“The fees that a general dentist can get for a denture are competitive from city to city,” Dr. Wagner says. “There are people who make low-cost dentures. They’re not very good but the fees are low. Specialists make expensive dentures. The general dentist is in the middle, and they have to work at a competitive price. They learned they couldn’t profit so they stopped making them.”
Because dentures are done by specialists, dental schools have placed less emphasis on denture training, further exacerbating the issue.
“The other part is that millions of patients need dentures,” Dr. Wagner notes. “Young dentists don’t feel comfortable handling dentures because they didn’t make many in dental school. Even worse, the technique they learned wouldn’t earn them a profit. I feel that promoting a three-appointment technique will allow them to make a consistent, high quality, simplified denture, and they could then provide dentures for their patients and grow their practice. I’ve been on a mission for the last decade saying that we’ve got to make better techniques for those dentists that should be providing dentures that don’t. That’s kind of what we’re seeing.”
Dental schools are now making changes to their curricula in order to include digital denture training.
“I never thought an undergraduate dental program would ever change, but I’ve had seven dental schools call me already,” Dr. Wagner says. “They’re talking about changing their undergraduate program fundamentally. Administrators are getting a sense that the technology is advancing in the country.”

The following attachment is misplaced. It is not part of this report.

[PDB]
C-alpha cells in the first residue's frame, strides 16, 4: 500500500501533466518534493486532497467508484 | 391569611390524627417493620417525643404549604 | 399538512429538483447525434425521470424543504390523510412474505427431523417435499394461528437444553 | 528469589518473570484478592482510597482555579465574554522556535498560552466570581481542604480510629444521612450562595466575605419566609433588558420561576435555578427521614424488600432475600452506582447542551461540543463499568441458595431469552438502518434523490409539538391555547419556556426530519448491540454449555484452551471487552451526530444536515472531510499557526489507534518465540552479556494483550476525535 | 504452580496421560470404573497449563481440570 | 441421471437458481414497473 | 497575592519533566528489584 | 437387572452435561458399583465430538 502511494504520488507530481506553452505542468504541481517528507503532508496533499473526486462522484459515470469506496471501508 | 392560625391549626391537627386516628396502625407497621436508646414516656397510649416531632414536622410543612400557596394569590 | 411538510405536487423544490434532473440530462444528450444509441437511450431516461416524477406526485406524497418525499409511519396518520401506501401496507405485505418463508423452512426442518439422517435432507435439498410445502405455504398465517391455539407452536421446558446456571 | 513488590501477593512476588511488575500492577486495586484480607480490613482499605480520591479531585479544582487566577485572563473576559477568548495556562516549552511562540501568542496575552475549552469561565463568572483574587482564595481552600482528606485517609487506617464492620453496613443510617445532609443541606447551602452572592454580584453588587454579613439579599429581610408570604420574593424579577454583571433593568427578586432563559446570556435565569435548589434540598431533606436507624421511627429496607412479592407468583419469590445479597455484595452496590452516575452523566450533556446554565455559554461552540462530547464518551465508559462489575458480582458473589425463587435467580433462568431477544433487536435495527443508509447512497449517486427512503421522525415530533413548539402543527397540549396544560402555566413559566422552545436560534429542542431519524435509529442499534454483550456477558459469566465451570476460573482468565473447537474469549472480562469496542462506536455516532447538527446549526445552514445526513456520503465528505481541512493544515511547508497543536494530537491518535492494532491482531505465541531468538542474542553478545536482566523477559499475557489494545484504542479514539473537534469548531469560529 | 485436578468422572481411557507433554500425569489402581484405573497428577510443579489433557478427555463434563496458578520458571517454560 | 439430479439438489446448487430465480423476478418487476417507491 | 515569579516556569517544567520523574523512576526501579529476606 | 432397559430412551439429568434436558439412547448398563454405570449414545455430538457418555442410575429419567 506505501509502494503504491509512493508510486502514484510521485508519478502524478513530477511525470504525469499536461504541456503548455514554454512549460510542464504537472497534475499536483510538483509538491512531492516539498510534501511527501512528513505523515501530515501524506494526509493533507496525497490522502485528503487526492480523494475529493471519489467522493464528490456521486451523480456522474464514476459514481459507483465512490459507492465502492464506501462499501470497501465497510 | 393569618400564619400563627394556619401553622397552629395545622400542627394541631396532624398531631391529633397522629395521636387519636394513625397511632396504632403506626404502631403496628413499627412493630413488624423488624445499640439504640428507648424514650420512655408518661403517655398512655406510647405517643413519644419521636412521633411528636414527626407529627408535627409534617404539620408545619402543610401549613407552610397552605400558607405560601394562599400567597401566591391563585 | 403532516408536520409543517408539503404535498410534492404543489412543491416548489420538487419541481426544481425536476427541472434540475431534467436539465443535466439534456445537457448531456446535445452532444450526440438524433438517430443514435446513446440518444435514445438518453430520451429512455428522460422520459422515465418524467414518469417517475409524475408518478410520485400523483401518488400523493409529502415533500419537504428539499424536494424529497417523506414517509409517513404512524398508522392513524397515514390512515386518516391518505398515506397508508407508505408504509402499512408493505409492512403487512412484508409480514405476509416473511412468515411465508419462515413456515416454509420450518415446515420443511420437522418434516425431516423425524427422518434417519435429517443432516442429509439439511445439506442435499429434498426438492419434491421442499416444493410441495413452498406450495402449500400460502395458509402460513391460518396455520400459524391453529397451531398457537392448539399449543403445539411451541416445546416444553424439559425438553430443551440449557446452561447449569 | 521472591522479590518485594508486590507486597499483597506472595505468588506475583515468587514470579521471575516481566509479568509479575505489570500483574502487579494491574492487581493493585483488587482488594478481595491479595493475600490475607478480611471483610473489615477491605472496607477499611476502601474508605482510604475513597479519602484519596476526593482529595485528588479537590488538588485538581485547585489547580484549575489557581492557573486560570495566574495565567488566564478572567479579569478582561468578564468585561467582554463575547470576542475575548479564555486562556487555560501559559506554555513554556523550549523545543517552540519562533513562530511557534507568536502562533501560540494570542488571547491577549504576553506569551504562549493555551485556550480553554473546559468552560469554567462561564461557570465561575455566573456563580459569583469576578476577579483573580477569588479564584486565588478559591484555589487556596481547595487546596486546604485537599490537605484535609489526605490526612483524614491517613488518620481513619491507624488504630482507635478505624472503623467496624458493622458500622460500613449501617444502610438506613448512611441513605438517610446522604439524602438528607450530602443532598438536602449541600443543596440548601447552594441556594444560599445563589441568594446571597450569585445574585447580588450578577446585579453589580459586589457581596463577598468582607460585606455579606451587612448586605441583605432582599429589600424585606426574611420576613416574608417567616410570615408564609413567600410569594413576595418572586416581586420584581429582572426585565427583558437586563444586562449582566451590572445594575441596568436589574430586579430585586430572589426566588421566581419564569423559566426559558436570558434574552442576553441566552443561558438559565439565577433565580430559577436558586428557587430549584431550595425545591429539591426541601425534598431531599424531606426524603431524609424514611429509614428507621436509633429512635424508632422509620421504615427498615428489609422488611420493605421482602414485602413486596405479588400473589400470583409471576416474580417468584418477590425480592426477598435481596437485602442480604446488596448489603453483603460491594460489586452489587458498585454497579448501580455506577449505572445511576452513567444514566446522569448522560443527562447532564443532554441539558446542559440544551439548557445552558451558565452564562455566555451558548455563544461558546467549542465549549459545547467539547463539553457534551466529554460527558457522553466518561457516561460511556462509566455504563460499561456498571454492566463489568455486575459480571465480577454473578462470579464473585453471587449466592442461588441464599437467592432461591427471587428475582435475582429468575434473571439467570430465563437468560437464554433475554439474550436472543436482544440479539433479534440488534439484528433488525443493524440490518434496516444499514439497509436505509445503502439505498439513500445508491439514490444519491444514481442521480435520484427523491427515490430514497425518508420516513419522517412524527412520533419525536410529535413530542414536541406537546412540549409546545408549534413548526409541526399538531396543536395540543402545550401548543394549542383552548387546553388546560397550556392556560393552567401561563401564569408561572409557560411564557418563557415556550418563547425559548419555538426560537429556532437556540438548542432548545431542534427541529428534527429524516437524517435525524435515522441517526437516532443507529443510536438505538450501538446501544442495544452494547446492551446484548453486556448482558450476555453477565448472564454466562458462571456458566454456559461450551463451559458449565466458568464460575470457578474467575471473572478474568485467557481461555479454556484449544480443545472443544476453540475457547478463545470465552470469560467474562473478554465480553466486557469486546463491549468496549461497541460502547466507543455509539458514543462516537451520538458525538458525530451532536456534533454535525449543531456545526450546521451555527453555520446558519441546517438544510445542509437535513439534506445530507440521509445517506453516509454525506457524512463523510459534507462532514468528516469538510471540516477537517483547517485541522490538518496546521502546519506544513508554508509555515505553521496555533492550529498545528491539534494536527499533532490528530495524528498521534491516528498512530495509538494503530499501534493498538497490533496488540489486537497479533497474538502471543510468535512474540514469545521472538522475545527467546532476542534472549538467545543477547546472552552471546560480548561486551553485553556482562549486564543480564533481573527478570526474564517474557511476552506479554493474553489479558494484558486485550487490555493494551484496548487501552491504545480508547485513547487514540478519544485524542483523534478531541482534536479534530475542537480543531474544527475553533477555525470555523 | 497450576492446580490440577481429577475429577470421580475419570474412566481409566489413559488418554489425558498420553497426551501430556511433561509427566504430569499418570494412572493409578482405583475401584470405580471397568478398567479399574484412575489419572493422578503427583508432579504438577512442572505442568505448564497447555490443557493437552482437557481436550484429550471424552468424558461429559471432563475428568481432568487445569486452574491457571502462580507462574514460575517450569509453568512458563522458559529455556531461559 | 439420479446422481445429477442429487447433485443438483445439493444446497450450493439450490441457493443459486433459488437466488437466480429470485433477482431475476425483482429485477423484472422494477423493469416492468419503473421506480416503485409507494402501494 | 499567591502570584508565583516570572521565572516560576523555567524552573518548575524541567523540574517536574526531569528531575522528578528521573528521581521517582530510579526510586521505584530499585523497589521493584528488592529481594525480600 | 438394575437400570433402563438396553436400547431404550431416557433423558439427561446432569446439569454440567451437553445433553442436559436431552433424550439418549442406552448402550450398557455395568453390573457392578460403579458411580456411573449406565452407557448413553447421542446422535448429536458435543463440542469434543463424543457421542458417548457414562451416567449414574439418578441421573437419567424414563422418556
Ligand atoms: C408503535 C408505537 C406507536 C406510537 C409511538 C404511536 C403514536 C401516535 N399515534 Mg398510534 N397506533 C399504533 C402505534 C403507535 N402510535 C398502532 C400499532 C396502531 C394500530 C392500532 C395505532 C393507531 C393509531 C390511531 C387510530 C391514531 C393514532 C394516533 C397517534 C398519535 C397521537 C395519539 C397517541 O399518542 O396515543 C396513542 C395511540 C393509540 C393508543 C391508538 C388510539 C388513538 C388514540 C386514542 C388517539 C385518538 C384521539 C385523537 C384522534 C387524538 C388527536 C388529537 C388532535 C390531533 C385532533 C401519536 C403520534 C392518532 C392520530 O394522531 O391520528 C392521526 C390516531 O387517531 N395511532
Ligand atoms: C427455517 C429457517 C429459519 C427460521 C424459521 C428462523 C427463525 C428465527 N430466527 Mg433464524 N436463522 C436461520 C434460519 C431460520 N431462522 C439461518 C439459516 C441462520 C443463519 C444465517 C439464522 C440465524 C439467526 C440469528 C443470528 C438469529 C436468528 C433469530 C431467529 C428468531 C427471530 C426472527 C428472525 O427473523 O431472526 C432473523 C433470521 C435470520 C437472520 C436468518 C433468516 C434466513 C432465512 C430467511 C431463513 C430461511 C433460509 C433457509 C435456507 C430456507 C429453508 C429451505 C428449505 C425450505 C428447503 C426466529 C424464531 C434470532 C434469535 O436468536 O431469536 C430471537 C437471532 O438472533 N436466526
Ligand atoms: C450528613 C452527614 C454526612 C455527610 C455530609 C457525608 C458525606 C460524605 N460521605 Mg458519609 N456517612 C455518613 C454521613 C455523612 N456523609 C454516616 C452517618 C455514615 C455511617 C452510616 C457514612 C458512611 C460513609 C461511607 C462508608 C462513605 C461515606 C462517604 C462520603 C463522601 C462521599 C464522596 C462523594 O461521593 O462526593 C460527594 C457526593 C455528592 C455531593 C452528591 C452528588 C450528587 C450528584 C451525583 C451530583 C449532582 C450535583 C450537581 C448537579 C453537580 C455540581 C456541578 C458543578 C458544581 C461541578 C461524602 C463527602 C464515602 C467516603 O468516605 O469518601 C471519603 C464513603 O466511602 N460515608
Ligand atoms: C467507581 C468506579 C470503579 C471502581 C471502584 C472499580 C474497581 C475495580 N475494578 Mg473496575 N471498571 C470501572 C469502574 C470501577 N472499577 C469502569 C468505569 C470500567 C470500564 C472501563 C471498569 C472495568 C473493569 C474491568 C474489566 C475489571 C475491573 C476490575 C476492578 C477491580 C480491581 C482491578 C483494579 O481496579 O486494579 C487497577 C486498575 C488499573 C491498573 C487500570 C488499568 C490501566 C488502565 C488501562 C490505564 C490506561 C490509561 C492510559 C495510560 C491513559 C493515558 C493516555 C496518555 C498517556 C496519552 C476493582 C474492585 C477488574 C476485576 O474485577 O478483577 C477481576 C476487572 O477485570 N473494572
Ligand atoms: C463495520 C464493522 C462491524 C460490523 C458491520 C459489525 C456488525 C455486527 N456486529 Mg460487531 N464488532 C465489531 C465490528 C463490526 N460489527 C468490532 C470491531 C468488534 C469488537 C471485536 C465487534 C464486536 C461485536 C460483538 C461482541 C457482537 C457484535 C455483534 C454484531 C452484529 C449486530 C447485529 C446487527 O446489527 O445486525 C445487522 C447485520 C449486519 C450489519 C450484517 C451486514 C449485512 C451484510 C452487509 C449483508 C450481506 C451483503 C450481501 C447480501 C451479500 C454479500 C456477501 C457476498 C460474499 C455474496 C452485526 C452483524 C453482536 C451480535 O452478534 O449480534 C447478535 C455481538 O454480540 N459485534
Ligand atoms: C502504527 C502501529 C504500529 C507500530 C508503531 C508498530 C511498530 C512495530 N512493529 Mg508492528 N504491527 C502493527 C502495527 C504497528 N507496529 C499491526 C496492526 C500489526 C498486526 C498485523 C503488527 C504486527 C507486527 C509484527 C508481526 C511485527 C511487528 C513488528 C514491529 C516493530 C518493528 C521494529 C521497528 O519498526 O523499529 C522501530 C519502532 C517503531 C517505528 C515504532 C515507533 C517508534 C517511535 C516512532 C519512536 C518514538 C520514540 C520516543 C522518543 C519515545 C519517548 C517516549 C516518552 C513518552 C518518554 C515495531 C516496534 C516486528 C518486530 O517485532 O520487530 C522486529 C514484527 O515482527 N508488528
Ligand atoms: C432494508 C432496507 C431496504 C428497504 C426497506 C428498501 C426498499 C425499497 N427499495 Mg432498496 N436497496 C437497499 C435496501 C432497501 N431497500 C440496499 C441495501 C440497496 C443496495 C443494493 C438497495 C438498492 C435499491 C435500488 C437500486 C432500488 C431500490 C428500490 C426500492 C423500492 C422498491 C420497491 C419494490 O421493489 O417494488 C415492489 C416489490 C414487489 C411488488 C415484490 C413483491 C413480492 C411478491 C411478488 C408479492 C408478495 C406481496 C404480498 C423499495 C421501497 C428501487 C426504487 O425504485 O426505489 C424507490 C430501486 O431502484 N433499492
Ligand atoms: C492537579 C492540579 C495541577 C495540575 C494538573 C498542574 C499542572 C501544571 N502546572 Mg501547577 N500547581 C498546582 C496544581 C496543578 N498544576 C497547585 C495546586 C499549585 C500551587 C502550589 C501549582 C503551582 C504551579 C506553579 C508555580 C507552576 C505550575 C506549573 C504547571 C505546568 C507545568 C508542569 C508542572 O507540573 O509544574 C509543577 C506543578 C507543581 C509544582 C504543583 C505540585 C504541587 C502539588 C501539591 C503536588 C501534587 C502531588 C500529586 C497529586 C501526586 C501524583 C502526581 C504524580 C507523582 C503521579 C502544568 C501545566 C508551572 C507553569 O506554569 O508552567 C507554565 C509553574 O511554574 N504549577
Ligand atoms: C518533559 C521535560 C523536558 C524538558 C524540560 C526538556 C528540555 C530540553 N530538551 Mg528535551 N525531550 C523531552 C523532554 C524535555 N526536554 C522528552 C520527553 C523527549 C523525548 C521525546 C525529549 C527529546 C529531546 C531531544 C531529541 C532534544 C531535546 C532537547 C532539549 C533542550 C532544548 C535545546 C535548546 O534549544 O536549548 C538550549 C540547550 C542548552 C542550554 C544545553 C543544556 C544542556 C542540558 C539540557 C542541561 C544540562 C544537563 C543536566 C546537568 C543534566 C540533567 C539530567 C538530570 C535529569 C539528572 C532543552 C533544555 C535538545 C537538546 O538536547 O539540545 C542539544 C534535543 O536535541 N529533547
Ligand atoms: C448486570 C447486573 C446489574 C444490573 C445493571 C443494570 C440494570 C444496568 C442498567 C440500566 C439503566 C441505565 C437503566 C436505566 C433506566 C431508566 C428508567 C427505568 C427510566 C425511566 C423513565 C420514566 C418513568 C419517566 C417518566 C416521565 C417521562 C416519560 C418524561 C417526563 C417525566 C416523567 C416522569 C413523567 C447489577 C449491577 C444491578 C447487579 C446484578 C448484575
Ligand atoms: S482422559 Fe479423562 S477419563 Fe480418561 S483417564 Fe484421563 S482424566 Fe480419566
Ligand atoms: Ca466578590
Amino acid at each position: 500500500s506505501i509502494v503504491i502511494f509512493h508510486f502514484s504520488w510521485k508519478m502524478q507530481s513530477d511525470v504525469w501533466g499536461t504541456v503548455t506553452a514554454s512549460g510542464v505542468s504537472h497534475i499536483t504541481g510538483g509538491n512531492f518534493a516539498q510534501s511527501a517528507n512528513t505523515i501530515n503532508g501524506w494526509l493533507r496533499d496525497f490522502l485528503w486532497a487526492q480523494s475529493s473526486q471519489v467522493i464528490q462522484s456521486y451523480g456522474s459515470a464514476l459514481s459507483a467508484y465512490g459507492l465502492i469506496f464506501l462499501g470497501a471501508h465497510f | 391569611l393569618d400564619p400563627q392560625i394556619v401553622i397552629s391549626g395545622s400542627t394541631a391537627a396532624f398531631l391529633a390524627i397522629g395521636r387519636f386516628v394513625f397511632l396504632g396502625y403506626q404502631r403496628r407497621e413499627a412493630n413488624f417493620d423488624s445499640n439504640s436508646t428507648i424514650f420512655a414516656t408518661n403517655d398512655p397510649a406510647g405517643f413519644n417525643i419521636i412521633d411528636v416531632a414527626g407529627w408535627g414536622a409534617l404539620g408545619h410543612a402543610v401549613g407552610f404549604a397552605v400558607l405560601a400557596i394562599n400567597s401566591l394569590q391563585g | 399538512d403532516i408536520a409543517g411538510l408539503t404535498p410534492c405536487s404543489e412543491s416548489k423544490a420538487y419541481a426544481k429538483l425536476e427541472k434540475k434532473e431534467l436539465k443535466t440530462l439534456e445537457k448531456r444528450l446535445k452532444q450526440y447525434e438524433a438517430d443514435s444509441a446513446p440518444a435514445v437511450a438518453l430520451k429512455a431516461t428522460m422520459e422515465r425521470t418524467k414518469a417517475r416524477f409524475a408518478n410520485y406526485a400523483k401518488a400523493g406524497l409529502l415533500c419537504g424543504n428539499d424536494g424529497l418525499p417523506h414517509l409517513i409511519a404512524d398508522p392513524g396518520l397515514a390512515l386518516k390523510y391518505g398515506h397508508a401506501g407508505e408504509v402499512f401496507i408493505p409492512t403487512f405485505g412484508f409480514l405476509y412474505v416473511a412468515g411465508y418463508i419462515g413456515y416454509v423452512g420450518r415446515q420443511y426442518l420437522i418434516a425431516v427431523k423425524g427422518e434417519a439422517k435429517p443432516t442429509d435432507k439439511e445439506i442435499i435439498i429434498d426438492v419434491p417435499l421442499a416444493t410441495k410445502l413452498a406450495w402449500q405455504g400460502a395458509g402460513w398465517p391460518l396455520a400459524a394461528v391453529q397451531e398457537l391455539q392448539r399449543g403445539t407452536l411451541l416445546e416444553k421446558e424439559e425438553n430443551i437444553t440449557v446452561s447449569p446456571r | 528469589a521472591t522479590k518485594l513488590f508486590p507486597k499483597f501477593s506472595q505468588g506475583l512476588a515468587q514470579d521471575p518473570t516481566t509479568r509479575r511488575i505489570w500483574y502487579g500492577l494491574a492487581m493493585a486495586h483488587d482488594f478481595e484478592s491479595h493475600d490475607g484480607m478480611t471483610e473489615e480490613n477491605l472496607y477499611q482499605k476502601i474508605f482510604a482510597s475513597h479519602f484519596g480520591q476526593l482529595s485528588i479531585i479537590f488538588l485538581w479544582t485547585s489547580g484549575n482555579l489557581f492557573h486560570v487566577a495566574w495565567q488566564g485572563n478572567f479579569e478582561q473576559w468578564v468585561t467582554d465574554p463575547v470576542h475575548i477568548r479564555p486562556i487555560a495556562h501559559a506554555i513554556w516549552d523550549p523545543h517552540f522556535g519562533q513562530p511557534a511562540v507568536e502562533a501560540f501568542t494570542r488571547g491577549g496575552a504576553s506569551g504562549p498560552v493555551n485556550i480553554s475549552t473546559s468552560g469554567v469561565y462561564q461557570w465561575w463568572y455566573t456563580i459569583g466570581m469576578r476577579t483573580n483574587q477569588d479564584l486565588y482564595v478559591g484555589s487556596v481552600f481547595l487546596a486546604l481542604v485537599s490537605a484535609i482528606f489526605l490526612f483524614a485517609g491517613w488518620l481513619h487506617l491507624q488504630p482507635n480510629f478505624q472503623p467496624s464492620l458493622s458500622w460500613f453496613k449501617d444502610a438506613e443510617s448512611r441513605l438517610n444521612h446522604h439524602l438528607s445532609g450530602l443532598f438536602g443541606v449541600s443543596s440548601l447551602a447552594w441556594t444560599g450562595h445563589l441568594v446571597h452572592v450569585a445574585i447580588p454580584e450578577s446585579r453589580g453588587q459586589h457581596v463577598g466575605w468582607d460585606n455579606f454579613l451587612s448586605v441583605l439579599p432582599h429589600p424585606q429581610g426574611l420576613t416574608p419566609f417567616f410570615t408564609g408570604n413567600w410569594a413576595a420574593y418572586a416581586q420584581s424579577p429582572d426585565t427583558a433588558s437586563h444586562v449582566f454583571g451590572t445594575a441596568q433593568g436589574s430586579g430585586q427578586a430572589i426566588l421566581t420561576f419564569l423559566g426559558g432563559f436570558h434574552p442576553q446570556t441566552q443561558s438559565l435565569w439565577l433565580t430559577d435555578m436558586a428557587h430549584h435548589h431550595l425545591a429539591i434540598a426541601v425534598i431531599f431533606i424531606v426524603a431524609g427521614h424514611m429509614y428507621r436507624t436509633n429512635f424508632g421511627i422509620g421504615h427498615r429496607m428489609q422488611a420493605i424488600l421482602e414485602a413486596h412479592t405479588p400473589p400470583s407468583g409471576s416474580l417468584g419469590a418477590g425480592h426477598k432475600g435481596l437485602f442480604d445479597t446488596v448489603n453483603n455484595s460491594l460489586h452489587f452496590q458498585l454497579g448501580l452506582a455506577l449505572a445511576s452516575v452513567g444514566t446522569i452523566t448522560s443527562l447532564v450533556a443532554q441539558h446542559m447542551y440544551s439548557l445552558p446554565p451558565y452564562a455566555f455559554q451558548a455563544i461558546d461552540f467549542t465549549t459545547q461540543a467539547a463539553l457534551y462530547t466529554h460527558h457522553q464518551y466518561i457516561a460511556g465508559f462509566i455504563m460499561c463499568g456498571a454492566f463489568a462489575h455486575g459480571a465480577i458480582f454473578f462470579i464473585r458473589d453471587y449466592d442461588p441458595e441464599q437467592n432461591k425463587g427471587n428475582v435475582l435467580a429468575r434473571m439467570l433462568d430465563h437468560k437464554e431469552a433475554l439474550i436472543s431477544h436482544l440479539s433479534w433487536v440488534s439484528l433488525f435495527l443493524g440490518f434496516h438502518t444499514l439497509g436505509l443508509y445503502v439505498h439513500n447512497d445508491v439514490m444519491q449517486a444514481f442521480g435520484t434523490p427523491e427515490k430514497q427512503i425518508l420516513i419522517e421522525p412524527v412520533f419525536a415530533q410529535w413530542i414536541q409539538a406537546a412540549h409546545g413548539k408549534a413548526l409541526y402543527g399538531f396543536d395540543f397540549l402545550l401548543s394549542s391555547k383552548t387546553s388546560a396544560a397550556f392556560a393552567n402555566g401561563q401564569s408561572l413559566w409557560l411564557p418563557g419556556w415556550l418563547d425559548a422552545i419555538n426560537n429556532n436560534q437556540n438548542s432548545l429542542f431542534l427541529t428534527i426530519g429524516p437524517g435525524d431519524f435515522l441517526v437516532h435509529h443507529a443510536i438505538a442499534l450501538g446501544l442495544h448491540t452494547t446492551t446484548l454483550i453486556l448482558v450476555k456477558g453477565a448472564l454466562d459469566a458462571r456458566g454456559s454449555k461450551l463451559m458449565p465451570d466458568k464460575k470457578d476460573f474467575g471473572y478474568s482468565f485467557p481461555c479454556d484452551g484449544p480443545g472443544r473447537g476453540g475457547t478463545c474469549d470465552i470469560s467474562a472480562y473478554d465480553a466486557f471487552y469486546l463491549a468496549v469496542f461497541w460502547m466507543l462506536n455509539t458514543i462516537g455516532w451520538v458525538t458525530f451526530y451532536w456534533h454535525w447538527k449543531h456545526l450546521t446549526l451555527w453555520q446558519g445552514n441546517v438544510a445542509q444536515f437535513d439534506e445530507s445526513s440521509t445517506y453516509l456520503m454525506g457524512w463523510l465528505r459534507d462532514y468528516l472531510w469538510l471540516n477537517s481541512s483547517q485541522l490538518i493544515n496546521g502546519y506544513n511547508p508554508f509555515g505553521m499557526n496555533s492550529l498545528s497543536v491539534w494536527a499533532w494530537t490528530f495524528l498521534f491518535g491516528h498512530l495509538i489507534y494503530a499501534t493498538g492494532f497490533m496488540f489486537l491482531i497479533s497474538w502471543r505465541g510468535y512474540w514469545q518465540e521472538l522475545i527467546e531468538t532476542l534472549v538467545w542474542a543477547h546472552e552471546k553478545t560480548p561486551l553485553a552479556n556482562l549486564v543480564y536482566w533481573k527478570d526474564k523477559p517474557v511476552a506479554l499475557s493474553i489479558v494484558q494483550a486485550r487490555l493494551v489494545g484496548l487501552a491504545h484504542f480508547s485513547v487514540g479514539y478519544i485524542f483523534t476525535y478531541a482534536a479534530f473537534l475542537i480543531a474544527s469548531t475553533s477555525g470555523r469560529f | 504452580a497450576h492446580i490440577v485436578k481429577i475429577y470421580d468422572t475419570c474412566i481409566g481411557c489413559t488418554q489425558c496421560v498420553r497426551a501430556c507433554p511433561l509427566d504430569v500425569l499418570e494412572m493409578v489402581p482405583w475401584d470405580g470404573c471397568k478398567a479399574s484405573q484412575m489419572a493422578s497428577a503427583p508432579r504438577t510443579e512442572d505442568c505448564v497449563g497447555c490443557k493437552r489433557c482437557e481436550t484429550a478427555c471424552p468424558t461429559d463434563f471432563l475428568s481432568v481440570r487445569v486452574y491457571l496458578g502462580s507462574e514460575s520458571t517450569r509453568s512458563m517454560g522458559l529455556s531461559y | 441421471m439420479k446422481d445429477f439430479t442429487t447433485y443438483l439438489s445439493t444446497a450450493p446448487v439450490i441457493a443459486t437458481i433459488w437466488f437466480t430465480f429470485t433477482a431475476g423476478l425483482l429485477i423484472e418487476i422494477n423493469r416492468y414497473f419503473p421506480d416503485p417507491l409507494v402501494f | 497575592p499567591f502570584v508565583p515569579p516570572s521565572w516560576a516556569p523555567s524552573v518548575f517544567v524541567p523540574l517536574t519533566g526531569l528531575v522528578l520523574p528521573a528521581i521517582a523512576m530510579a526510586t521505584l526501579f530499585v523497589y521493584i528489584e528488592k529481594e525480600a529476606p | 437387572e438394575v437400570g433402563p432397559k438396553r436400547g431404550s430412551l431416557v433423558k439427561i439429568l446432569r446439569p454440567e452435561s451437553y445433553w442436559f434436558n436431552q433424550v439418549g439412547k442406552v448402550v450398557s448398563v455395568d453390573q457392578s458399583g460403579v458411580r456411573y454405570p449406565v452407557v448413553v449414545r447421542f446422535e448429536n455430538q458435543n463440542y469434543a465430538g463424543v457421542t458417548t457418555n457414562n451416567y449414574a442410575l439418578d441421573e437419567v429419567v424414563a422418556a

“The progressive schools are going to incorporate this into their curriculum so students will be in the position to provide the conventional and digital processes of making a denture,” Dr. Goodacre believes. “When the digital denture becomes the major way, the students won’t have to be re-educated. They’ll already know how to do it.”
When the iPod first became available in 2001, there weren’t many people who lamented the weird circular scroll bar or the comparably terrible graphics. Consumers didn’t complain about the small screen or the weight of the device. Instead, users were impressed and obsessed with the technology. Suddenly, a portable music library that could hold thousands of songs in your back pocket became the norm. Had someone asked anyone what they would change if they could, no one would have described the iPhone of today (or 10 years from now).